Revelation 15 begins with a scene from heaven. Christians martyred by the beast now sing victoriously in heaven. They praise God for His marvelous works and mighty power. The song is similar to the praise of the Israelites in the Old Testament story of the Exodus. In Exodus 15, Moses and the Israelites sing to God as they are delivered from Pharaoh’s approaching army. God splits the Red Sea. His people walk through unharmed. Shortly after
they approach the shore, the waters collapse and drown the enemy behind them.
Now, let’s return to Revelation 15, where people from all nations gather in heaven and sing a song similar to Moses and the Israelites. God delivered them from this world’s harm to heaven’s glory. John, the author of Revelation, then sees the tabernacle in heaven. Why the tabernacle? In the book of Exodus, chapters 25 through 40 are devoted to the tabernacle. This section is highly descriptive, detailed, and perhaps a little boring to read. In fact, Scripture devotes more words to describing the tabernacle than any other single object in the Bible! Why?
In the Old Testament, the tabernacle was how God lived among the people. It represented His presence. What about the New Testament? We learn the tabernacle is a picture of Christ. “So Christ has now become the High Priest over all the good things that have come. He has entered that greater, more perfect Tabernacle in heaven, which was not made by human hands and is not part of this created world.” – Hebrews 9:11 (NLT)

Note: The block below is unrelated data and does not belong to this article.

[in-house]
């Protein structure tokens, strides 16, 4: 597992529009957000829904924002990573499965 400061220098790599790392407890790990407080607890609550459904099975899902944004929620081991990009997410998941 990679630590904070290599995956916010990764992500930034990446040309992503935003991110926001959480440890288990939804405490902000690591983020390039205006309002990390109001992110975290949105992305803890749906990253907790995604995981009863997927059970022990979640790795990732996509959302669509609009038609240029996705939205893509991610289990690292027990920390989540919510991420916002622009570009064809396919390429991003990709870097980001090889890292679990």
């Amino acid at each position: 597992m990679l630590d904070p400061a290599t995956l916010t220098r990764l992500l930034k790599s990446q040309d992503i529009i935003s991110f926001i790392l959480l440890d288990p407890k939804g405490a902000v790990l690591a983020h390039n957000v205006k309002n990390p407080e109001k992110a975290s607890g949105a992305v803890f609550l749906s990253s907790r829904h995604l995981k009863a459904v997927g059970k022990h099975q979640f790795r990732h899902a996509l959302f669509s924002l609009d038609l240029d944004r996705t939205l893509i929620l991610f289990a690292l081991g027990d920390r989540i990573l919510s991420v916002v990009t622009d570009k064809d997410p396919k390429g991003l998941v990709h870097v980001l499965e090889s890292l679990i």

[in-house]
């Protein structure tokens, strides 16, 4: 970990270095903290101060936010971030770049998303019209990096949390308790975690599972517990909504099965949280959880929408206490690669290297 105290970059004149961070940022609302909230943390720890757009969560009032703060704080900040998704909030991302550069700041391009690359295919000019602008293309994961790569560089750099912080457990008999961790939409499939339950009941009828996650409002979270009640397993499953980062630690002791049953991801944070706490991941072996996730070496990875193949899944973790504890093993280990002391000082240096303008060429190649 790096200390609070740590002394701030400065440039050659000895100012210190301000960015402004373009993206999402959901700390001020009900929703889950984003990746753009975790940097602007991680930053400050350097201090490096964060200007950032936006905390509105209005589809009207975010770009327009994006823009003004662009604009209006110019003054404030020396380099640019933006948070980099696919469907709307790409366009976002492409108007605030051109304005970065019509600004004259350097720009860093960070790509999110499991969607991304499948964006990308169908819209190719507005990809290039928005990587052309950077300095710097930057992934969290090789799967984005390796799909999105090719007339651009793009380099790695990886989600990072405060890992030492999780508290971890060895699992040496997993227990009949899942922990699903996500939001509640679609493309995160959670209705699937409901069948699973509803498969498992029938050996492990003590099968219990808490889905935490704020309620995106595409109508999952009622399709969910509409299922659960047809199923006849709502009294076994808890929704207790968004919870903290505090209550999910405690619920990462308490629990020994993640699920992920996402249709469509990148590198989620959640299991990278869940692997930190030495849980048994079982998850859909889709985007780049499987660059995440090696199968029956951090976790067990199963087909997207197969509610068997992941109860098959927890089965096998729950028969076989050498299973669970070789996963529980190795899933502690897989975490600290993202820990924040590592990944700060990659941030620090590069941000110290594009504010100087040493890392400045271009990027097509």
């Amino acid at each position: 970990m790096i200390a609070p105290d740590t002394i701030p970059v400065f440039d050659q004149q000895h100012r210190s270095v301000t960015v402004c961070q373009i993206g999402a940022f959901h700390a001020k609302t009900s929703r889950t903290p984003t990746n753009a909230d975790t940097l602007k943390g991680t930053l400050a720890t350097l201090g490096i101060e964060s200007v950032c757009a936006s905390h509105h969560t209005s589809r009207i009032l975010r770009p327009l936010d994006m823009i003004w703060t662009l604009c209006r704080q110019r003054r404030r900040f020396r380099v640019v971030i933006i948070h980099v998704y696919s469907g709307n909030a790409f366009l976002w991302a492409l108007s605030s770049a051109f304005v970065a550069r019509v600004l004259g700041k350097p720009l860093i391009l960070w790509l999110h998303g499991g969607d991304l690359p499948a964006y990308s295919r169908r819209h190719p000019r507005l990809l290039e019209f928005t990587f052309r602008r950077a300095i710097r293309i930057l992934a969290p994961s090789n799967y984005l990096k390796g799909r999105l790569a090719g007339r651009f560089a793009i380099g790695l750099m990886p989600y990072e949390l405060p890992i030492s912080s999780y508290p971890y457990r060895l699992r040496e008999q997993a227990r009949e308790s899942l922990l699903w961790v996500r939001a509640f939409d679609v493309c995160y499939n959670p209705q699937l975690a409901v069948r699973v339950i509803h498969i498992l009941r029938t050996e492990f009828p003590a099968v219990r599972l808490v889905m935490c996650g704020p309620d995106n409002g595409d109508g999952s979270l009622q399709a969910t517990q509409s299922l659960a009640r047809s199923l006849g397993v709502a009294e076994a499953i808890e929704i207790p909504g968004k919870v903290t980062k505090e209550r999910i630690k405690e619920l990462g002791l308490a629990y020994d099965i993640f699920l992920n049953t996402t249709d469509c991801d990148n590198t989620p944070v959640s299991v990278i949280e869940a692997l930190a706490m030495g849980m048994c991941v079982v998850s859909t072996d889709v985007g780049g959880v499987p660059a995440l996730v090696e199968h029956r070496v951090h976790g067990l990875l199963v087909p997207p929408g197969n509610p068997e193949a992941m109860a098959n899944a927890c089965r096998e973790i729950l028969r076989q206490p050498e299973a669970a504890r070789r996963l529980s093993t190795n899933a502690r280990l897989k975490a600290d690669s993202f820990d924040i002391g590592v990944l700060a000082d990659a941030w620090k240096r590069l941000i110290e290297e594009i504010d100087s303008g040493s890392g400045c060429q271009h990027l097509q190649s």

Jesus is the better Tabernacle and the way anyone can get to God. The Old Testament tabernacle (which was first a tent, then later a temple) points to the New Testament Tabernacle, Jesus. The tabernacle in Revelation 15 reminds us, we always want to be where God is. God revealed His holiness on Mt. Sinai in fire and smoke. When the ark of the covenant was placed in the tabernacle, God’s presence was symbolized with smoke. In Solomon’s temple, the glory of the Lord filled it with a cloud of smoke. In Revelation 15, smoke fills the temple until the wrath of God is poured out. The smoke in the tabernacle points to the presence of God.
As Revelation 15 ends and Revelation 16 begins, God directs seven angels to pour out seven bowls of His wrath. This series of judgments lead to the final and cataclysmic battle of Armageddon. The forces of evil gather at Armageddon, near Megiddo, an ancient city in Israel where many famous battles occurred. Armageddon will be a global war. What happens? On Sunday, we’ll cover this final battle. Onward!